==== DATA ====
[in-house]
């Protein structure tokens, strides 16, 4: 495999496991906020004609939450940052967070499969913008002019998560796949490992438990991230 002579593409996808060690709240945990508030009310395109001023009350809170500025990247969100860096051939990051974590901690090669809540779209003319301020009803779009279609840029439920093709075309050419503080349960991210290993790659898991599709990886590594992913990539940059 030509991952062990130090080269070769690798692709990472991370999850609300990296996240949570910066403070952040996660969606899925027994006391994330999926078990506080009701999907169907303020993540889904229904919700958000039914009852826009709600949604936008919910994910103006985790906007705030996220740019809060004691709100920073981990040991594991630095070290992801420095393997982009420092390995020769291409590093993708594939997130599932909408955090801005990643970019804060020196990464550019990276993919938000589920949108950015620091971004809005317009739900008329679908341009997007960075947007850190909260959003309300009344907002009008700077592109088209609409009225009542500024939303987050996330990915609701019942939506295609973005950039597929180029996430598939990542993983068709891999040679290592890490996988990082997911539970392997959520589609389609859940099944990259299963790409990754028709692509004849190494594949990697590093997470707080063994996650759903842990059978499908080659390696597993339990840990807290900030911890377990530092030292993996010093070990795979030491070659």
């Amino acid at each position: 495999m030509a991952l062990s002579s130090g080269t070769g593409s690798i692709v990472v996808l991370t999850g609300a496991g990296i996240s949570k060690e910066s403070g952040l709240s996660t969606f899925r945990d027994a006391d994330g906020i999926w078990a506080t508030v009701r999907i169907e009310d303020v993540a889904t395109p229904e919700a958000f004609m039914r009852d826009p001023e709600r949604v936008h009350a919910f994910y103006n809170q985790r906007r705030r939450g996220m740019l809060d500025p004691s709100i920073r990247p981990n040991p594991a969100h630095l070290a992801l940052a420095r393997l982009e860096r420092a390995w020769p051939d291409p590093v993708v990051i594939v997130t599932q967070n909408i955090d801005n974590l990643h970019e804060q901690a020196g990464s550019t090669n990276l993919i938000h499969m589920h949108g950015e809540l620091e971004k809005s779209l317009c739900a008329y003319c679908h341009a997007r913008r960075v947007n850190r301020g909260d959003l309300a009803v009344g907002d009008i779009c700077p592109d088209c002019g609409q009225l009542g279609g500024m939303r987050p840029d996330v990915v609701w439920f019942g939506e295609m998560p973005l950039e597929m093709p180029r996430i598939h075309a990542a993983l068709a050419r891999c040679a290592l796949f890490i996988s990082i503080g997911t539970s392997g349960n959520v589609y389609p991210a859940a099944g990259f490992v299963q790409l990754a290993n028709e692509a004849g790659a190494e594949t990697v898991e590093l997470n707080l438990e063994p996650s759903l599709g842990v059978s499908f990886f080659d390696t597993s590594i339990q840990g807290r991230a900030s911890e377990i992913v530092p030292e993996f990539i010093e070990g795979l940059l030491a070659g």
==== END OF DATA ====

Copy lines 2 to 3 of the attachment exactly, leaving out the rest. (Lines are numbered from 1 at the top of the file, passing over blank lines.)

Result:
């Protein structure tokens, strides 16, 4: 495999496991906020004609939450940052967070499969913008002019998560796949490992438990991230 002579593409996808060690709240945990508030009310395109001023009350809170500025990247969100860096051939990051974590901690090669809540779209003319301020009803779009279609840029439920093709075309050419503080349960991210290993790659898991599709990886590594992913990539940059 030509991952062990130090080269070769690798692709990472991370999850609300990296996240949570910066403070952040996660969606899925027994006391994330999926078990506080009701999907169907303020993540889904229904919700958000039914009852826009709600949604936008919910994910103006985790906007705030996220740019809060004691709100920073981990040991594991630095070290992801420095393997982009420092390995020769291409590093993708594939997130599932909408955090801005990643970019804060020196990464550019990276993919938000589920949108950015620091971004809005317009739900008329679908341009997007960075947007850190909260959003309300009344907002009008700077592109088209609409009225009542500024939303987050996330990915609701019942939506295609973005950039597929180029996430598939990542993983068709891999040679290592890490996988990082997911539970392997959520589609389609859940099944990259299963790409990754028709692509004849190494594949990697590093997470707080063994996650759903842990059978499908080659390696597993339990840990807290900030911890377990530092030292993996010093070990795979030491070659």
């Amino acid at each position: 495999m030509a991952l062990s002579s130090g080269t070769g593409s690798i692709v990472v996808l991370t999850g609300a496991g990296i996240s949570k060690e910066s403070g952040l709240s996660t969606f899925r945990d027994a006391d994330g906020i999926w078990a506080t508030v009701r999907i169907e009310d303020v993540a889904t395109p229904e919700a958000f004609m039914r009852d826009p001023e709600r949604v936008h009350a919910f994910y103006n809170q985790r906007r705030r939450g996220m740019l809060d500025p004691s709100i920073r990247p981990n040991p594991a969100h630095l070290a992801l940052a420095r393997l982009e860096r420092a390995w020769p051939d291409p590093v993708v990051i594939v997130t599932q967070n909408i955090d801005n974590l990643h970019e804060q901690a020196g990464s550019t090669n990276l993919i938000h499969m589920h949108g950015e809540l620091e971004k809005s779209l317009c739900a008329y003319c679908h341009a997007r913008r960075v947007n850190r301020g909260d959003l309300a009803v009344g907002d009008i779009c700077p592109d088209c002019g609409q009225l009542g279609g500024m939303r987050p840029d996330v990915v609701w439920f019942g939506e295609m998560p973005l950039e597929m093709p180029r996430i598939h075309a990542a993983l068709a050419r891999c040679a290592l796949f890490i996988s990082i503080g997911t539970s392997g349960n959520v589609y389609p991210a859940a099944g990259f490992v299963q790409l990754a290993n028709e692509a004849g790659a190494e594949t990697v898991e590093l997470n707080l438990e063994p996650s759903l599709g842990v059978s499908f990886f080659d390696t597993s590594i339990q840990g807290r991230a900030s911890e377990i992913v530092p030292e993996f990539i010093e070990g795979l940059l030491a070659g």